The other two projects are the Integrated Disaster Risk Reduction—Climate Change Adaptation in Low-Lying Areas in Pampanga Bay, which requires a change in scope and cost, and the Panguil Bay Bridge Project, which requires an extension of implementation and loan validity period.
Ifad projects that require restructuring are Rural Agro-Enterprise Partnership and Inclusive Development; Fisheries, Coastal Resources and Livelihood Project; and Convergence for Value Chain Enhancement and Rural Growth Empowerment, which require changes in scope and project extension.
The other Ifad project for restructuring is the scaling up of the Second Cordillera Highland Agriculture Resource Management Project, which requires an extension of implementation and loan validity periods, and change in cost sharing.
The two China-funded projects to be restructured are the Binondo-Intramuros and Estrella-Pantaleon Bridges Project and Chico River Pump Irrigation Project.
The Bridges Project requires a change in cost and extension, and will be restructured in October.
The Chico River project requires a change in scope and cost (which rose 38.6 percent) and is up for restructuring this second semester.
The Neda said the ICC received six requests for change in cost amounting to P32.97 billion, higher than the seven requests received in 2018 amounting to P24.79 billion.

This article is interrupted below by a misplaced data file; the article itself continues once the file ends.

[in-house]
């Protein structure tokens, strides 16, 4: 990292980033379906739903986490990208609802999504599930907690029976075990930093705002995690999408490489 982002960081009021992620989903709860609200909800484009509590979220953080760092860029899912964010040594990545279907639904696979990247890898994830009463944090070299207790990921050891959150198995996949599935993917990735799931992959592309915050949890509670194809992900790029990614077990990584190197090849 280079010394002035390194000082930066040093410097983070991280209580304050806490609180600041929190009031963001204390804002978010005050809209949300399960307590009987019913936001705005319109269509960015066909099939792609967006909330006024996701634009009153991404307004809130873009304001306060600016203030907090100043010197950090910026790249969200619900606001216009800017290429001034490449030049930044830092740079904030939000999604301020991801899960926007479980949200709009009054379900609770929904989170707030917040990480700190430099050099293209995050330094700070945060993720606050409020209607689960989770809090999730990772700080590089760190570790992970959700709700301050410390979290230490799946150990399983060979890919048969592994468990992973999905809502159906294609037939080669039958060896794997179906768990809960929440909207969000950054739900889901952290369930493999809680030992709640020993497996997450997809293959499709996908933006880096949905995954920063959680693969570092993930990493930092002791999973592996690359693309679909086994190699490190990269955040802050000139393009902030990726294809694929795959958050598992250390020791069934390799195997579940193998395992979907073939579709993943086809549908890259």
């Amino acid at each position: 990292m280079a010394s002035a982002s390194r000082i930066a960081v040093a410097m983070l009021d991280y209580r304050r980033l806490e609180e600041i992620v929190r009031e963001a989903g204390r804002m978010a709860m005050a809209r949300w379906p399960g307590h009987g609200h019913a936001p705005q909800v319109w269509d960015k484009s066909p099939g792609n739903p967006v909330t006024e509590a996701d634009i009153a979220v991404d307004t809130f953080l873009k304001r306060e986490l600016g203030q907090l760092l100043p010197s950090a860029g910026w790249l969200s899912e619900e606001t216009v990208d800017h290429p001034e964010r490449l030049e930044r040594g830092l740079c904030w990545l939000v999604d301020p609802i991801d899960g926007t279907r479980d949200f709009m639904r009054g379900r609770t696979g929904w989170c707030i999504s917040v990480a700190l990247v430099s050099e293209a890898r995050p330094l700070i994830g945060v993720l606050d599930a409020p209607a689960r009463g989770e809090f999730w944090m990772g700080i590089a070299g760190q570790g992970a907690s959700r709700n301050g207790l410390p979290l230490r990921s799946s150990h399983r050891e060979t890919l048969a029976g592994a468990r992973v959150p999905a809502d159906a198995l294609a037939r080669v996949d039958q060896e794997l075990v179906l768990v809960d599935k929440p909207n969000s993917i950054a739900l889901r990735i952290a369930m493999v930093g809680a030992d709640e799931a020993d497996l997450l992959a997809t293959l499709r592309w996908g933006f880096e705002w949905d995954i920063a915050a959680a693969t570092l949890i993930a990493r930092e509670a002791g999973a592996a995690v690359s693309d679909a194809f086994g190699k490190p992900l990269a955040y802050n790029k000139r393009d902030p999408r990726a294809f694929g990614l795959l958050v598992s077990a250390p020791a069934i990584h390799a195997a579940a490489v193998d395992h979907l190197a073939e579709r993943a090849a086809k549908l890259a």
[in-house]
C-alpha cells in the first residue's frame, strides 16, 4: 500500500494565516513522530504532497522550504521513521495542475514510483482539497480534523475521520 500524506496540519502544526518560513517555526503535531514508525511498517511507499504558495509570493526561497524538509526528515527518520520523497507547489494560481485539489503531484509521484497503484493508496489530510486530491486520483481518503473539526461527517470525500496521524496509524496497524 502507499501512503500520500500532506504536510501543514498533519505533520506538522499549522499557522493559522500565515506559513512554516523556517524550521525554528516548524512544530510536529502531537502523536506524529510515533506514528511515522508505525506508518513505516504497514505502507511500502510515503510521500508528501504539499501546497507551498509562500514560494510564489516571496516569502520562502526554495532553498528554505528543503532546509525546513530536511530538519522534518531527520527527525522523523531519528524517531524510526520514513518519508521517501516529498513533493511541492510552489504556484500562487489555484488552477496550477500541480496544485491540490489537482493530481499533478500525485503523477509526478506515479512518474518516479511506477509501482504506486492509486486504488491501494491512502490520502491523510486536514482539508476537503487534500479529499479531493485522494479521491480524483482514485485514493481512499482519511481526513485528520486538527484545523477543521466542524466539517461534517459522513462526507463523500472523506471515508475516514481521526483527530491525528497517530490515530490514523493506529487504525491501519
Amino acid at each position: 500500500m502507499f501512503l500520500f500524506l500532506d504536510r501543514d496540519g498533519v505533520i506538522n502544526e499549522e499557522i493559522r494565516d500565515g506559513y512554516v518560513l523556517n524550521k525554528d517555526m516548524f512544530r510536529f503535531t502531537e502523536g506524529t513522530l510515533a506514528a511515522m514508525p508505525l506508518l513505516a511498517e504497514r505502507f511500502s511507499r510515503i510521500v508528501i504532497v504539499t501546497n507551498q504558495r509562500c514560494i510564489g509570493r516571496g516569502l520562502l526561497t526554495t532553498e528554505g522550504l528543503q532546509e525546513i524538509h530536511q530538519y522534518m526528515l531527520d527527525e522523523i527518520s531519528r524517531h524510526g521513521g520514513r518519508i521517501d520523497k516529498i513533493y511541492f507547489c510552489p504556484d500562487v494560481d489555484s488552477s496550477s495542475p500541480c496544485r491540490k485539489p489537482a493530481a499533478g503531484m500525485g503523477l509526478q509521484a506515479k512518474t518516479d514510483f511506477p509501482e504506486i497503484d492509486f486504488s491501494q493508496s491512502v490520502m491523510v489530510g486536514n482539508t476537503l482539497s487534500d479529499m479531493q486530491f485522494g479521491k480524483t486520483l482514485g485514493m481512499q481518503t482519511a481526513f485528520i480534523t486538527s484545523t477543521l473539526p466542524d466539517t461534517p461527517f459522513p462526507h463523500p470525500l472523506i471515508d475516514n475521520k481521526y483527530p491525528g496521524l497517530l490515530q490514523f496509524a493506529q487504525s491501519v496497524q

This swelled by 63.2 percent the total project costs of the six projects, now worth $85.14 billion from the initial estimate of P52.17 billion.
In 2018 the total cost overrun increased 264.02 percent from P6.81 billion in 2017. The total cost of projects increased by 33.36 percent to $99.122 billion from $74.329 billion.
“Cost overrun is defined as additional costs over and above the ICC-approved project cost,” the Neda said. “Agency requests for cost-overruns undergo the ICC review process, mainly to determine whether the project continues to be economically viable.”
This year, of the six projects, the Angat Water Transmission Improvement Project of the Metropolitan Waterworks and Sewerage System (MWSS) funded by ADB recorded the highest cost overrun increase at 95.99 percent.
The total project cost of the project is now estimated at $11.32 billion from the initial cost of $5.778 billion. This represents an increase of $5.546 billion.
However, in terms of actual increase in cost, the largest was incurred by the Davao City Bypass Construction Project.
While the cost increase only represented 81.07 percent of the cost, the actual amount reached $20.956 billion. Due to the cost overrun, the new total project cost reached $46.8 billion from the initial estimate of $25.85 billion.
The Neda said the government’s absorptive capacity improved in 2019 as the disbursement rate and availment rate of the portfolio rose. However, the disbursement ratio only posted a slight increase.
The report said overall disbursement level of the loans portfolio rose 21 percent to $2.71 billion in 2019, from $2.23 billion in 2018 due to the increase in disbursements of project loans.